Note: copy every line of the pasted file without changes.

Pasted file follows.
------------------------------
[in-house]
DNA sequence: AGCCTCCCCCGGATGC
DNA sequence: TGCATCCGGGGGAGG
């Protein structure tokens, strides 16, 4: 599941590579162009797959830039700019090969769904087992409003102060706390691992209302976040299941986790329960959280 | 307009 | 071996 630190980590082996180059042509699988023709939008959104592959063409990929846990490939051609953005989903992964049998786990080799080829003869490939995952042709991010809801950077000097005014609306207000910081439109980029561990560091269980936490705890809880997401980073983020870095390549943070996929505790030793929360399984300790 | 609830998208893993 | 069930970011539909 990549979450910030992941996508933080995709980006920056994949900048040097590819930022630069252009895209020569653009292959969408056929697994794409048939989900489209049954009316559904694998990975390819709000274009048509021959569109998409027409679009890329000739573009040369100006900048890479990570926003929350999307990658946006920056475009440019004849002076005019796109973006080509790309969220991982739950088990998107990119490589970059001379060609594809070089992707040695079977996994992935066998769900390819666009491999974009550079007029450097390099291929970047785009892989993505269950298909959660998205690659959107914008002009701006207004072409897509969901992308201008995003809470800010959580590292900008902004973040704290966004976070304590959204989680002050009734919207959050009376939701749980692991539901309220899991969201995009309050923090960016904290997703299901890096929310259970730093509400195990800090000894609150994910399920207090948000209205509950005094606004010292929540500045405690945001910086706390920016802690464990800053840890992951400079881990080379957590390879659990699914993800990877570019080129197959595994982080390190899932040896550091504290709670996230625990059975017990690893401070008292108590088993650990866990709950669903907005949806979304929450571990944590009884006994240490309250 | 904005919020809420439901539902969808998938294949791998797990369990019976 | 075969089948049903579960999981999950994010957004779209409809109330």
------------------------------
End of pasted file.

[in-house]
DNA sequence: AGCCTCCCCCGGATGC
DNA sequence: TGCATCCGGGGGAGG
């Protein structure tokens, strides 16, 4: 599941590579162009797959830039700019090969769904087992409003102060706390691992209302976040299941986790329960959280 | 307009 | 071996 630190980590082996180059042509699988023709939008959104592959063409990929846990490939051609953005989903992964049998786990080799080829003869490939995952042709991010809801950077000097005014609306207000910081439109980029561990560091269980936490705890809880997401980073983020870095390549943070996929505790030793929360399984300790 | 609830998208893993 | 069930970011539909 990549979450910030992941996508933080995709980006920056994949900048040097590819930022630069252009895209020569653009292959969408056929697994794409048939989900489209049954009316559904694998990975390819709000274009048509021959569109998409027409679009890329000739573009040369100006900048890479990570926003929350999307990658946006920056475009440019004849002076005019796109973006080509790309969220991982739950088990998107990119490589970059001379060609594809070089992707040695079977996994992935066998769900390819666009491999974009550079007029450097390099291929970047785009892989993505269950298909959660998205690659959107914008002009701006207004072409897509969901992308201008995003809470800010959580590292900008902004973040704290966004976070304590959204989680002050009734919207959050009376939701749980692991539901309220899991969201995009309050923090960016904290997703299901890096929310259970730093509400195990800090000894609150994910399920207090948000209205509950005094606004010292929540500045405690945001910086706390920016802690464990800053840890992951400079881990080379957590390879659990699914993800990877570019080129197959595994982080390190899932040896550091504290709670996230625990059975017990690893401070008292108590088993650990866990709950669903907005949806979304929450571990944590009884006994240490309250 | 904005919020809420439901539902969808998938294949791998797990369990019976 | 075969089948049903579960999981999950994010957004779209409809109330």